Take the 2-minute tour ×
Stack Overflow is a question and answer site for professional and enthusiast programmers. It's 100% free, no registration required.

Why does this not work?

What I am trying to do: I need a way to run specific methods in a specific thread that lives on till the end of the program.

My other possible options: As I understand a possible way to do it would be to implement a queue. Into which I could push in methods I want to be run in the specific thread. In the specific thread, I would be spinning and sleeping / monitor.pulse to see if there are delegates waiting to be run in the queue.

My objective: Is to avoid all the hardwork to create the delegate queue, maintain lock etc. It appears that a ready made solution exists in the WPF world called Dispatcher. WPF controls mostly inherit from DispatcherObject and somehow the whole thing works. What do I have to do to get this work?

using System;
using System.Threading;
using System.Windows.Threading;

namespace ThreadingTrials
{
    class Program
    {
        [STAThread]
        static void Main(string[] args)
        {
            Thread.CurrentThread.Name = "mainThread";
            Engine engine = new Engine();
            Console.WriteLine("initializing SpecialEngine from {0}", Thread.CurrentThread.Name);
            engine.initialize();
            engine.doWork();
        }
    }
    class Engine:DispatcherObject
    {
        private EventWaitHandle InitializationComplete;
        private EventWaitHandle newWorkComplete;
        //private Dispatcher dispatcher;
        public Engine()
        {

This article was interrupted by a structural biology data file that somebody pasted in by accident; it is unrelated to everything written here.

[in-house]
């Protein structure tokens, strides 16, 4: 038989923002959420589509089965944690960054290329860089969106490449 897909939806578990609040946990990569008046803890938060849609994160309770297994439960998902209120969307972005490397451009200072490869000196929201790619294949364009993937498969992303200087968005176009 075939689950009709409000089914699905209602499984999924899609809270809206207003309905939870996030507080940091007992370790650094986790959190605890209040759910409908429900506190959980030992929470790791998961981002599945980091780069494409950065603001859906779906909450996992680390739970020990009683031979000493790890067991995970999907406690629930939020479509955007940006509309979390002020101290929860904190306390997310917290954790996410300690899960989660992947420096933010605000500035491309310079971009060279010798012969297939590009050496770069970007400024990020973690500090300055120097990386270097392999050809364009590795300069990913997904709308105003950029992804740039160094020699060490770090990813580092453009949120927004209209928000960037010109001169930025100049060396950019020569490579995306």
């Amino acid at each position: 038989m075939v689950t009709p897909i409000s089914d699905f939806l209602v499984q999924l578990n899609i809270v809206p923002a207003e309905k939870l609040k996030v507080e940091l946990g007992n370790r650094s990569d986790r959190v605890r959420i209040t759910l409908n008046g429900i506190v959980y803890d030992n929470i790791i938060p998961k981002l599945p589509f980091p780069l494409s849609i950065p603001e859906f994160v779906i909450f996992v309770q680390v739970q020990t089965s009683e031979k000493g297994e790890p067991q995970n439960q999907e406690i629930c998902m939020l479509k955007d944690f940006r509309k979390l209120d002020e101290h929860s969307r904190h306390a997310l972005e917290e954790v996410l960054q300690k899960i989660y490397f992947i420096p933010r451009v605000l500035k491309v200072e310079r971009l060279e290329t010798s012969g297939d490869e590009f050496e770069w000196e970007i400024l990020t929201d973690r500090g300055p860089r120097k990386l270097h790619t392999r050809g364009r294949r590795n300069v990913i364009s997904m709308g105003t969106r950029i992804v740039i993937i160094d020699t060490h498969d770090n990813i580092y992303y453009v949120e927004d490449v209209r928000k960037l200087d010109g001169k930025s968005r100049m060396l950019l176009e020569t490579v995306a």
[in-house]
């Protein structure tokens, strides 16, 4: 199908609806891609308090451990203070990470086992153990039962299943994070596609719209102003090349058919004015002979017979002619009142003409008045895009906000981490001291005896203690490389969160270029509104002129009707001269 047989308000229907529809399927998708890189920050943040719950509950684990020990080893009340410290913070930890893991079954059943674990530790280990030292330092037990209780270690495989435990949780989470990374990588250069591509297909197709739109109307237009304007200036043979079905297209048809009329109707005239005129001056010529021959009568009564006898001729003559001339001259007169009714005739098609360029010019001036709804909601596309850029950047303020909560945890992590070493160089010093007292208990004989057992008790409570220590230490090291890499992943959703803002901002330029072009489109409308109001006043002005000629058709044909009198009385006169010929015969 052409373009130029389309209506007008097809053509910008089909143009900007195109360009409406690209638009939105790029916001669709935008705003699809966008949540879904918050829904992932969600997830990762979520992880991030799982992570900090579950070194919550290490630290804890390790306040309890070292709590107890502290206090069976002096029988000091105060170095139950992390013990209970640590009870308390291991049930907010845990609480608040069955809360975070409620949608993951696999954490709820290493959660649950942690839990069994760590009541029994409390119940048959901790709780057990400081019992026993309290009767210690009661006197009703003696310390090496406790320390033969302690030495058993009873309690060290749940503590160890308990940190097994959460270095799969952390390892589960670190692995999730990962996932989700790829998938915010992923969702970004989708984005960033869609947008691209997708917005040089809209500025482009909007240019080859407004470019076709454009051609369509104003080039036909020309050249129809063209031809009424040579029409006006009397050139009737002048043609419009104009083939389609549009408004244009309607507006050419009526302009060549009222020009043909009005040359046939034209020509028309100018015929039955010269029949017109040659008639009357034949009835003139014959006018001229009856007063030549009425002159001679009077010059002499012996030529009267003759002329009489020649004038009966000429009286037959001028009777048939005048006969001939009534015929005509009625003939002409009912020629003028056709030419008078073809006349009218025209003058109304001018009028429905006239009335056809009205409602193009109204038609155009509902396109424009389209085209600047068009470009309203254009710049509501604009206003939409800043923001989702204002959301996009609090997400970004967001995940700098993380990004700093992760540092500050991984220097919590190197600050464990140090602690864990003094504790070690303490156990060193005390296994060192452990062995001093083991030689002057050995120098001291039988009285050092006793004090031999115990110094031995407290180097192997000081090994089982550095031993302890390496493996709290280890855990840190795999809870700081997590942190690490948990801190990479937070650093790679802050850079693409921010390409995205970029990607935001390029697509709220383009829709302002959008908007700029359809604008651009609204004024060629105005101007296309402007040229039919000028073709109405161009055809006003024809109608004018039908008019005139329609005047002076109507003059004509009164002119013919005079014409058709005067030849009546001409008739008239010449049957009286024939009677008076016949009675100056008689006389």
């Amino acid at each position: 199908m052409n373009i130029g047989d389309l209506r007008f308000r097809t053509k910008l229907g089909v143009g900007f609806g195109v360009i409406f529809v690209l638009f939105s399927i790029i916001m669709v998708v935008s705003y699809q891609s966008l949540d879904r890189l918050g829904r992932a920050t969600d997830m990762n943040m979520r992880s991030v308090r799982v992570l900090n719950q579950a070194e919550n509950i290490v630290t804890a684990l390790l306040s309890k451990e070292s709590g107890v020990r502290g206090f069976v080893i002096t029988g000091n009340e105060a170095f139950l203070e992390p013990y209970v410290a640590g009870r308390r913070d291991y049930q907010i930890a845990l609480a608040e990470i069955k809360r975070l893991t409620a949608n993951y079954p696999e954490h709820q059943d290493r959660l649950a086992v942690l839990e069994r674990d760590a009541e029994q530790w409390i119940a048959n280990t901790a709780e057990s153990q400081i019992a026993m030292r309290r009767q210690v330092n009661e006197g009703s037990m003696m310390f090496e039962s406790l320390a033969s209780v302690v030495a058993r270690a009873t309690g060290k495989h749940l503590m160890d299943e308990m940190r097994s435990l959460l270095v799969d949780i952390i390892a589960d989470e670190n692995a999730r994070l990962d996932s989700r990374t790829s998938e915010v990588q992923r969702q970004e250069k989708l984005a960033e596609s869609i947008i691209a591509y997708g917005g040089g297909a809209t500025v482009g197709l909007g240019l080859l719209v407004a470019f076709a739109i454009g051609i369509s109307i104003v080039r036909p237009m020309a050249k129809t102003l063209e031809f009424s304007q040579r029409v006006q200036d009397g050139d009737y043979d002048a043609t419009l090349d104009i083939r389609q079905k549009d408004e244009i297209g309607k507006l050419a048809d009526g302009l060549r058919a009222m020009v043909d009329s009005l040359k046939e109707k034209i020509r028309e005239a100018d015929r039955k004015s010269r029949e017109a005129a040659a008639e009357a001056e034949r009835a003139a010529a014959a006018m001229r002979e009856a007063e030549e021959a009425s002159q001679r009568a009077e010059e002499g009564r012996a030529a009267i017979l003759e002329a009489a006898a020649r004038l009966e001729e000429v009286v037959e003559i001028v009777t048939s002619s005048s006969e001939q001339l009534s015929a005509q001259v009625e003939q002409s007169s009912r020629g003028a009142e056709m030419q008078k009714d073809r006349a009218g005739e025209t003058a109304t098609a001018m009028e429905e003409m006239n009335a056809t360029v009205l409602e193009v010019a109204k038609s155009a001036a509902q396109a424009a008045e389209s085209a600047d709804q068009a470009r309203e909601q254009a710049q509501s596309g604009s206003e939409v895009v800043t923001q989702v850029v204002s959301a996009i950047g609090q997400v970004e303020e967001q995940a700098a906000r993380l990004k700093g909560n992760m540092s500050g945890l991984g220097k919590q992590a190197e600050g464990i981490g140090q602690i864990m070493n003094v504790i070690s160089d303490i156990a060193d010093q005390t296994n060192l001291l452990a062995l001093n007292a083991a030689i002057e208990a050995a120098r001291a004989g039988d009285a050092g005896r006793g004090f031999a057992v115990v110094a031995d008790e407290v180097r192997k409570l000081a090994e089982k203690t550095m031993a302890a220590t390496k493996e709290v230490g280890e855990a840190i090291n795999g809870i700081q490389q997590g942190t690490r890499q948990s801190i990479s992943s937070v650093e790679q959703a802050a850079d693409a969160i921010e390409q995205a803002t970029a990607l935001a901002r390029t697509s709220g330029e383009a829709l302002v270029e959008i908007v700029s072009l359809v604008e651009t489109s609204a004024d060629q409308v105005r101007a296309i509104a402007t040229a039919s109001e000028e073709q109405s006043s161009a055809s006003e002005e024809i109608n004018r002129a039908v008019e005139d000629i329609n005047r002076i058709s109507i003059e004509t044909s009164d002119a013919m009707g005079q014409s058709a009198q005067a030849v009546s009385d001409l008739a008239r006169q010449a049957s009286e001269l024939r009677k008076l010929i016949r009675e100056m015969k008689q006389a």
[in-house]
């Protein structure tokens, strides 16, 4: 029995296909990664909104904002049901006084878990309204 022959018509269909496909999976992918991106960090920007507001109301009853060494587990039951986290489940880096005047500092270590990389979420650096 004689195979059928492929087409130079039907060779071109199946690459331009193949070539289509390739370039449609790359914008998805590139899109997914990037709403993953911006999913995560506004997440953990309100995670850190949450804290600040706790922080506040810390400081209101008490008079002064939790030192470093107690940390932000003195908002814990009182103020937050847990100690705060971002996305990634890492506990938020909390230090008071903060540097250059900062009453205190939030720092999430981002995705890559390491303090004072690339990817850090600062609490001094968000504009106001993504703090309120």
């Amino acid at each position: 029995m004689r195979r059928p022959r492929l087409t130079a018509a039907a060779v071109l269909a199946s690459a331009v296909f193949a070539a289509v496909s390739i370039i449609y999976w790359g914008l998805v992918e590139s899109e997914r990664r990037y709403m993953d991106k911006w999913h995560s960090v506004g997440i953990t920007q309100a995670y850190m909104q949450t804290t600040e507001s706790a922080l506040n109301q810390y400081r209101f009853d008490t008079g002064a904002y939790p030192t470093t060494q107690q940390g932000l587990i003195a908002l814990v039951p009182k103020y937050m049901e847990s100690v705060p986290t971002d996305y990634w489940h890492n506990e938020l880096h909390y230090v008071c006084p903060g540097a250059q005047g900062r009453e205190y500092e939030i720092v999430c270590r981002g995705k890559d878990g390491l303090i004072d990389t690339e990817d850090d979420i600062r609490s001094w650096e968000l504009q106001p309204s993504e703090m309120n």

}
        public void initialize()
        {
            InitializationComplete = new EventWaitHandle(false, EventResetMode.ManualReset);
            Thread thread = new Thread(new ParameterizedThreadStart((hwnd)=>
            {
                InitializeSpecialEngineObject();
                while (true) ;
            }));
            thread.Name = "Special Engine Thread";

            thread.SetApartmentState(ApartmentState.STA);
            thread.Priority = ThreadPriority.Normal;
            thread.Start();
            Console.WriteLine("waiting for initialize at {0}", Thread.CurrentThread.Name);
            InitializationComplete.WaitOne();
        }
        private void InitializeSpecialEngineObject()
        {
            Console.WriteLine("doing initialization at {0}", Thread.CurrentThread.Name);
            Thread.Sleep(500);
            //dispatcher = Dispatcher.CurrentDispatcher;
            InitializationComplete.Set();
        }

        internal void doWork()
        {
            newWorkComplete = new EventWaitHandle(false, EventResetMode.AutoReset);
            //Dispatcher.Thread.Suspend();
            Dispatcher.Invoke((SendOrPostCallback)delegate
                {
                    Console.WriteLine("dispatched to {0}", Thread.CurrentThread.Name);
                    Thread.Sleep(500);
                    newWorkComplete.Set();
                },DispatcherPriority.Background, null);
            Dispatcher.Thread.Resume();
            Console.WriteLine("waiting for new work to complete at {0}", Thread.CurrentThread.Name);
            newWorkComplete.WaitOne();
        }
        private void doingWork()
        {
            Console.WriteLine("Doing work in {0}", Thread.CurrentThread.Name);

            Thread.Sleep(500);
        }
    }
}